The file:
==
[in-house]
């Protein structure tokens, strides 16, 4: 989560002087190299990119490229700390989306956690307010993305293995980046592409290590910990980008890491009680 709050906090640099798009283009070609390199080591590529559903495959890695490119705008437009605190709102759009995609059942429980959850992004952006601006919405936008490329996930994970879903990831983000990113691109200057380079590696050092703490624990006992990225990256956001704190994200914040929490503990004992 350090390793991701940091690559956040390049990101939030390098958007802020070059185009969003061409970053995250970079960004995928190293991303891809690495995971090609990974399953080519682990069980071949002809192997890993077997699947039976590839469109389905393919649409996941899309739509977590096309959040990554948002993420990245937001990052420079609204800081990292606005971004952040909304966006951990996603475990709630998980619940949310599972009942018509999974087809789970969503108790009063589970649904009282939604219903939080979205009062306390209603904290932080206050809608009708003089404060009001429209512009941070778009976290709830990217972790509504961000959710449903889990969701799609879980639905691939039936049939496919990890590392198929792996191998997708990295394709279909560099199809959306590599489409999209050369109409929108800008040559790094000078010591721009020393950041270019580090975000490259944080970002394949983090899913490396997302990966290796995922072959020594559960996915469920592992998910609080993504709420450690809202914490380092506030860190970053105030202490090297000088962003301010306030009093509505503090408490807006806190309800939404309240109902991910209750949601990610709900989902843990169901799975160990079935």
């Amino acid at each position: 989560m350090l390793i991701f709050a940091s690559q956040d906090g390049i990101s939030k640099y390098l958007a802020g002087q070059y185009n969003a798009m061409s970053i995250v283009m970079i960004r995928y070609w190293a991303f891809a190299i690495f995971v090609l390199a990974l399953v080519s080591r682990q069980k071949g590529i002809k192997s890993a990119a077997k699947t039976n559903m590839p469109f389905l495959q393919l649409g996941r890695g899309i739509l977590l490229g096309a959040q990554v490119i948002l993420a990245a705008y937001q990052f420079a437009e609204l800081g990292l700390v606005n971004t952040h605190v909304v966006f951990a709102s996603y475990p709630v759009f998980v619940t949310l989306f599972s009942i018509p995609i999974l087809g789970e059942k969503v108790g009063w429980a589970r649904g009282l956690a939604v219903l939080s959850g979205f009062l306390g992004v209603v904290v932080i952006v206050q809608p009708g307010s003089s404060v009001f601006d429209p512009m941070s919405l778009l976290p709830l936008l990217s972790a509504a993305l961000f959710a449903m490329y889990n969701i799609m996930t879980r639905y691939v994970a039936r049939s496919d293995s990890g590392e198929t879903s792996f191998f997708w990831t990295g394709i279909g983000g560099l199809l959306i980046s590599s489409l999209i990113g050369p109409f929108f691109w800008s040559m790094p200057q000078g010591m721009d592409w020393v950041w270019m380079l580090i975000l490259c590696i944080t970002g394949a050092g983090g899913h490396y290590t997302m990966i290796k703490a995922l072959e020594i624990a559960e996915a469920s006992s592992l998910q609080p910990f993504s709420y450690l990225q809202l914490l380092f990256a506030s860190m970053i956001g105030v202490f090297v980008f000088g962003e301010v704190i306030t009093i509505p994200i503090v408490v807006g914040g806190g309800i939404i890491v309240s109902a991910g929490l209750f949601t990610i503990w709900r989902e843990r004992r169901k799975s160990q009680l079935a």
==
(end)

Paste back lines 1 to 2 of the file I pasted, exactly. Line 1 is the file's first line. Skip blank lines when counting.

[in-house]
């Protein structure tokens, strides 16, 4: 989560002087190299990119490229700390989306956690307010993305293995980046592409290590910990980008890491009680 709050906090640099798009283009070609390199080591590529559903495959890695490119705008437009605190709102759009995609059942429980959850992004952006601006919405936008490329996930994970879903990831983000990113691109200057380079590696050092703490624990006992990225990256956001704190994200914040929490503990004992 350090390793991701940091690559956040390049990101939030390098958007802020070059185009969003061409970053995250970079960004995928190293991303891809690495995971090609990974399953080519682990069980071949002809192997890993077997699947039976590839469109389905393919649409996941899309739509977590096309959040990554948002993420990245937001990052420079609204800081990292606005971004952040909304966006951990996603475990709630998980619940949310599972009942018509999974087809789970969503108790009063589970649904009282939604219903939080979205009062306390209603904290932080206050809608009708003089404060009001429209512009941070778009976290709830990217972790509504961000959710449903889990969701799609879980639905691939039936049939496919990890590392198929792996191998997708990295394709279909560099199809959306590599489409999209050369109409929108800008040559790094000078010591721009020393950041270019580090975000490259944080970002394949983090899913490396997302990966290796995922072959020594559960996915469920592992998910609080993504709420450690809202914490380092506030860190970053105030202490090297000088962003301010306030009093509505503090408490807006806190309800939404309240109902991910209750949601990610709900989902843990169901799975160990079935």